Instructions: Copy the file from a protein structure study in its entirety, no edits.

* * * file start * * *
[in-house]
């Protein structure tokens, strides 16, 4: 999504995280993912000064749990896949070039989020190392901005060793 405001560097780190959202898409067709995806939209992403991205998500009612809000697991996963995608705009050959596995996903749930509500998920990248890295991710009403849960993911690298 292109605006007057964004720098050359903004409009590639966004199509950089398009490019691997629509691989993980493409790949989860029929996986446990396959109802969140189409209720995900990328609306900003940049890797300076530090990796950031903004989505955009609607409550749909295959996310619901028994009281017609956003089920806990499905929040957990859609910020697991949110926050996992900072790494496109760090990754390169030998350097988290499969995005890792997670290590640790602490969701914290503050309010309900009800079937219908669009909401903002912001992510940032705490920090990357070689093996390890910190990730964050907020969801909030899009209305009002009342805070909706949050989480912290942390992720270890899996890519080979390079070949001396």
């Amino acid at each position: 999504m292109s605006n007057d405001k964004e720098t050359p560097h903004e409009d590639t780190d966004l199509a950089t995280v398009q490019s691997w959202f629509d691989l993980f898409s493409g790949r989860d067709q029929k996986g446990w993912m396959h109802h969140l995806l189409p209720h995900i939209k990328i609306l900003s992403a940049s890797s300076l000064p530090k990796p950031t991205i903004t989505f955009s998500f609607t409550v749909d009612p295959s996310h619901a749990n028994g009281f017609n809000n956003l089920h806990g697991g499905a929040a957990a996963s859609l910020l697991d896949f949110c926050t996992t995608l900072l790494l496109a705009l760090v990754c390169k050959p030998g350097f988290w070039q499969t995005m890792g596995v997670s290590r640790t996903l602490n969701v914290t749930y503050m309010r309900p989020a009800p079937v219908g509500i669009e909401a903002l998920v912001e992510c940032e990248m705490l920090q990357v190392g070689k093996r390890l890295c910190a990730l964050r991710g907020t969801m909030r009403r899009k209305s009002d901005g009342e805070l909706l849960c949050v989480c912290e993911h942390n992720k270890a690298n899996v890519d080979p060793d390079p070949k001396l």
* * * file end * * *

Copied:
[in-house]
């Protein structure tokens, strides 16, 4: 999504995280993912000064749990896949070039989020190392901005060793 405001560097780190959202898409067709995806939209992403991205998500009612809000697991996963995608705009050959596995996903749930509500998920990248890295991710009403849960993911690298 292109605006007057964004720098050359903004409009590639966004199509950089398009490019691997629509691989993980493409790949989860029929996986446990396959109802969140189409209720995900990328609306900003940049890797300076530090990796950031903004989505955009609607409550749909295959996310619901028994009281017609956003089920806990499905929040957990859609910020697991949110926050996992900072790494496109760090990754390169030998350097988290499969995005890792997670290590640790602490969701914290503050309010309900009800079937219908669009909401903002912001992510940032705490920090990357070689093996390890910190990730964050907020969801909030899009209305009002009342805070909706949050989480912290942390992720270890899996890519080979390079070949001396």
């Amino acid at each position: 999504m292109s605006n007057d405001k964004e720098t050359p560097h903004e409009d590639t780190d966004l199509a950089t995280v398009q490019s691997w959202f629509d691989l993980f898409s493409g790949r989860d067709q029929k996986g446990w993912m396959h109802h969140l995806l189409p209720h995900i939209k990328i609306l900003s992403a940049s890797s300076l000064p530090k990796p950031t991205i903004t989505f955009s998500f609607t409550v749909d009612p295959s996310h619901a749990n028994g009281f017609n809000n956003l089920h806990g697991g499905a929040a957990a996963s859609l910020l697991d896949f949110c926050t996992t995608l900072l790494l496109a705009l760090v990754c390169k050959p030998g350097f988290w070039q499969t995005m890792g596995v997670s290590r640790t996903l602490n969701v914290t749930y503050m309010r309900p989020a009800p079937v219908g509500i669009e909401a903002l998920v912001e992510c940032e990248m705490l920090q990357v190392g070689k093996r390890l890295c910190a990730l964050r991710g907020t969801m909030r009403r899009k209305s009002d901005g009342e805070l909706l849960c949050v989480c912290e993911h942390n992720k270890a690298n899996v890519d080979p060793d390079p070949k001396l």